The Rajiv Nagar killers

Published : Sep 14, 2002 00:00 IST

SEVEN weeks after the killing of 28 Dalit workers in Jammu, police investigators have found the murderers. Their arrest will provide some comfort, however small, to the families of the dead, who included 14 children. But the investigation has also blown open a larger network of Lashkar-e-Toiba units critical to the terrorist organisation's operations. "I can confidently assert," says Senior Superintendent of Police, Jammu, Farooq Khan, "that we have dealt their infrastructure a blow that will take them at least six months to recover from."

It all began in 1988, some 200 km from Rajiv Nagar. That year, Uttar Pradesh resident Maulvi Hashim Qadri, the Imam of the Jamia Masjid in Surankote, set up the Anjuman Falah-e-Muslimeen, an organisation devoted to the "liberation" of Muslims in Jammu and Kashmir from India. Most of its members went to Pakistan for weapons training, and were either killed or arrested on their return. One of them, Mohammad Akram Janjua, spent four years in jail. On his release in 1994, he left for Pakistan, where he was recruited by the Inter-Services Intelligence to set up a support structure for the Hizbul Mujahideen in the Jammu region.

Janjua turned to one of his old friends, schoolteacher Kabir-ud-Din, for help. Kabir-ud-Din arranged for the safe passage of terrorist groups across the Line of Control, and by the time of his recent arrest, is believed to have organised safe passage for up to 55 groups, each with anywhere between four and 25 members. He also set up a network to provide safe houses in Jammu and elsewhere, and fake identification cards, transport and communications. In 1997, the Lashkar-e-Toiba recruited Kabir-ud-Din, and encouraged him to expand his operations. In November 2001, the schoolteacher even purchased a truck, with the registration number JKS 4167, to ship explosives and arms to newly set up terrorist cells in Jammu.

After 1997, Kabir-ud-Din organised a series of high-profile killings, notably the murder of two Hindu priests at Dhundak in 2002, and a succession of bomb blasts, and attacks on security force installations and alleged informers. The Rajiv Nagar killings were, in their scale, to be considerably grander. Pakistan nationals Mohammad Adnan and Mohammad Abdullah were tasked with the execution of the actual hit on the instructions of Abu Abdullah, the Lashkar district commander. Kabir-ud-Din entrusted his aides, Altaf Hussain Shah, the Naib sarpanch of Kallar, and Maroof Ahmad Khan, the driver of his truck, with the task of getting both the terrorists into Jammu.

Late on July 11, Adnan and Abdullah arrived at the home of a fisherman in Kabir-ud-Din's home village of Lathoong and at gunpoint demanded shelter. The next morning, Shah collected them from this house and escorted them to Jammu by bus. They carried with them fake identification papers, provided by a terrorist-turned-police officer-turned terrorist sympathiser, Shabbir Ahmad. In Jammu, they collected the assault rifles, 10 magazines and nine grenades shipped to the city by Maroof Ahmad Khan on a truck carrying groceries. If this shipment had been interdicted, Kabir-ud-Din had ensured that there were standby arrangements. A second consignment was sent through Mehmood Ahmed, a laboratory assistant in a private clinic in Jammu.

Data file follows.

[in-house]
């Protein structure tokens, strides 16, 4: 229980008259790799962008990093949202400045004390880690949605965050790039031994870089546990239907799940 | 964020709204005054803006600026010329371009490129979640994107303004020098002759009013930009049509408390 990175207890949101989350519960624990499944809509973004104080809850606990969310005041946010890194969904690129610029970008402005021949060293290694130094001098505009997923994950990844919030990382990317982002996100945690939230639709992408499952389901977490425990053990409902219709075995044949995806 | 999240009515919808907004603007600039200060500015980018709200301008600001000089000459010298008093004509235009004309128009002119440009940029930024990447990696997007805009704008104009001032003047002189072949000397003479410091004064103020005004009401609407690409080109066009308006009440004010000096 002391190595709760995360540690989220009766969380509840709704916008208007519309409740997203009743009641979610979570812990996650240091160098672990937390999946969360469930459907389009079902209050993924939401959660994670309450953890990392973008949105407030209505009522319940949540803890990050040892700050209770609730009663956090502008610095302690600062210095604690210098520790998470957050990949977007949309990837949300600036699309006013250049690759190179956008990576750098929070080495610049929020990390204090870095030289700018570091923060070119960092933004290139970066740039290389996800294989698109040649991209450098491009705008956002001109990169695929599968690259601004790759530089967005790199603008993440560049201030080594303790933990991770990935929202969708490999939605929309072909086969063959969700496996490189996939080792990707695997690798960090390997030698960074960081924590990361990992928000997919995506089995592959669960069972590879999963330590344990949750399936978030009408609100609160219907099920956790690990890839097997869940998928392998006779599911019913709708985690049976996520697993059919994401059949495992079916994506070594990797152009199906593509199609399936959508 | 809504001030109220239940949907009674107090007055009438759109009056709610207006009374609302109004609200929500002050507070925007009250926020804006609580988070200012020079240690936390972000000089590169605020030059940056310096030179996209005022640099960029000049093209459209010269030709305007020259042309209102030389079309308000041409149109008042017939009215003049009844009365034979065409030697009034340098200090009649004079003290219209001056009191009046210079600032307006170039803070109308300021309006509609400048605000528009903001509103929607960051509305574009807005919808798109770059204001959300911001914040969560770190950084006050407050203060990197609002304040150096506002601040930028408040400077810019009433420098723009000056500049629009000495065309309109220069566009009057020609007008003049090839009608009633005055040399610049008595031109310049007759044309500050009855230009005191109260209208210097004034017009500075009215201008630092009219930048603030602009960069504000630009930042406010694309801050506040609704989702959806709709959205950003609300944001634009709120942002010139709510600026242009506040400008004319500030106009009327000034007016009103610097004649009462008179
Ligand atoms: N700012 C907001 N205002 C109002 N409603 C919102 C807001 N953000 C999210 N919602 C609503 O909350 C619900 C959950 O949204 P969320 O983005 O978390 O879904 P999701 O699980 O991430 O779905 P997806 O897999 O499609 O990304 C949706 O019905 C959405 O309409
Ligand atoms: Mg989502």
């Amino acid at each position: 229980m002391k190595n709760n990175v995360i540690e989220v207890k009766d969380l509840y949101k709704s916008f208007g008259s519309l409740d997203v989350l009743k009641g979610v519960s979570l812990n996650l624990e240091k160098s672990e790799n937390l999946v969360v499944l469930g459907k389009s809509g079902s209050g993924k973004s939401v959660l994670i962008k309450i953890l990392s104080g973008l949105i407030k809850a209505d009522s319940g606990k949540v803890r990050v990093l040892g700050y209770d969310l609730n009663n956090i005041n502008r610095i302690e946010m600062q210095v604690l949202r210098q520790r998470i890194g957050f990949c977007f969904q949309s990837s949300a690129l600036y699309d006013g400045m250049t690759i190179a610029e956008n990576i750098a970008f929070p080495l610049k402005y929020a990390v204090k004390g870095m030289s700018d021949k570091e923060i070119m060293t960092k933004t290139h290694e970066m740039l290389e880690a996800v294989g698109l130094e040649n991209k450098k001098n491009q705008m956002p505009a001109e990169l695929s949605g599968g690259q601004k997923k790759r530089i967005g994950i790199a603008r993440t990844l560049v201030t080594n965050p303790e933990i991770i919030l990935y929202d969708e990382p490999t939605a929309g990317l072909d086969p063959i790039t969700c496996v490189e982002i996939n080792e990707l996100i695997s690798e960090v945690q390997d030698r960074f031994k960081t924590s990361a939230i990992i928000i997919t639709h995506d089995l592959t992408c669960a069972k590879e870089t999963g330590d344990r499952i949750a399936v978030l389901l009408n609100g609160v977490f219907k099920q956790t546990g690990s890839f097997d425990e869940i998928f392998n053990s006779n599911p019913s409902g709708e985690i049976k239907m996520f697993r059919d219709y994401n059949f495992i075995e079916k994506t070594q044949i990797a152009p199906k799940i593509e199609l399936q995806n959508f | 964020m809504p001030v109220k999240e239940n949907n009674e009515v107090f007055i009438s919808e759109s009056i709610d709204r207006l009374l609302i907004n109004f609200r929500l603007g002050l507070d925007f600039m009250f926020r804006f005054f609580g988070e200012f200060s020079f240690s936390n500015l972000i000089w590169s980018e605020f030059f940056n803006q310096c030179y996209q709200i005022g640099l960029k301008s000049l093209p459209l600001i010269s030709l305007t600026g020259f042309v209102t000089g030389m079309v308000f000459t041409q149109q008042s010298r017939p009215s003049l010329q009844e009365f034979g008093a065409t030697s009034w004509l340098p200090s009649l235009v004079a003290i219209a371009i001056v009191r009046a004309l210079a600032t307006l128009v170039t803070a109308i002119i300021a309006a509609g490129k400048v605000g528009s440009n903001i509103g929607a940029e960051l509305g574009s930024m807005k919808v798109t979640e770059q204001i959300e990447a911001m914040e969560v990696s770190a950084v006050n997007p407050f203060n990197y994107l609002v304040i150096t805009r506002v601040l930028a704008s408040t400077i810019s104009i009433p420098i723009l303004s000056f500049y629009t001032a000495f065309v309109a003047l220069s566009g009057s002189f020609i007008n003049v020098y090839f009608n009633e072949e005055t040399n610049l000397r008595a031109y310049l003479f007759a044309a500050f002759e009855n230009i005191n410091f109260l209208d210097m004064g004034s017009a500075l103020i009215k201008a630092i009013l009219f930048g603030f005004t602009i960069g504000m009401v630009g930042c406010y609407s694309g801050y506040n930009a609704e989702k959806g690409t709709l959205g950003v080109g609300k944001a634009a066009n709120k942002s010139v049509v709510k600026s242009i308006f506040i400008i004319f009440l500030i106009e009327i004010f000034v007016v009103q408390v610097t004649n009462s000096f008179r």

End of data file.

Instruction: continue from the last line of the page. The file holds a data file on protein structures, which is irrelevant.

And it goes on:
In the event, the attack went off without a hitch, but prompt action by the Jammu Police made it impossible for the terrorists to escape. Mohammad Adnan was shot dead on August 2, while Mohammad Abdullah was arrested a day later. Abdullah, during his interrogation, gave the police the names of his contacts in Poonch. The police authorities there, in turn, moved quickly to secure the arrest of the other key figures involved in the carnage, including Kabir-ud-Din. Lashkar commander Abu Abdullah, however, remains at large. Police officials are confident that several others will be arrested soon. "With Kabir-ud-Din's arrest," says SSP Farooq Khan, "we have the keys to the Lashkar-e-Toiba's entire infrastructure in Jammu, and we intend to destroy it to the last safe house and last sympathiser."

At least some interesting leads have already emerged. Intelligence officials have learned that one member of Kabir-ud-Din's unit, Pakistan national Mohammad Yasin, had been settled in Malerkotla, Punjab, as a long-term agent. Yasin had been provided with fake identification papers and helped to set up a business in Malerkotla by the Lashkar-e-Toiba's agents in Jammu. In August, he married a local woman, Akhtar Parveen, and left for Surankote, intending to return shortly before Kabir-ud-Din's arrest. Separate operations have led to the arrest of several such long-term agents, described in intelligence parlance as "sleepers". The Jammu Police, for example, recently arrested a Pakistan national, Zulfiqar Ali Rana, who had purchased a home in Jammu using fake identification papers.

Sleepers play a key role in the Lashkar-e-Toiba's operations, which it sees as part of a broader struggle against what it believes is Hindu rule in India. They can, over the years, quietly develop the infrastructure and assets that operational groups need to execute terrorist attacks. Several such sleepers have been arrested from and killed in several locations, notably Hyderabad, Mumbai and New Delhi. The recent arrests in Jammu underline the fact that the Lashkar-e-Toiba's war on India is proceeding unabated.

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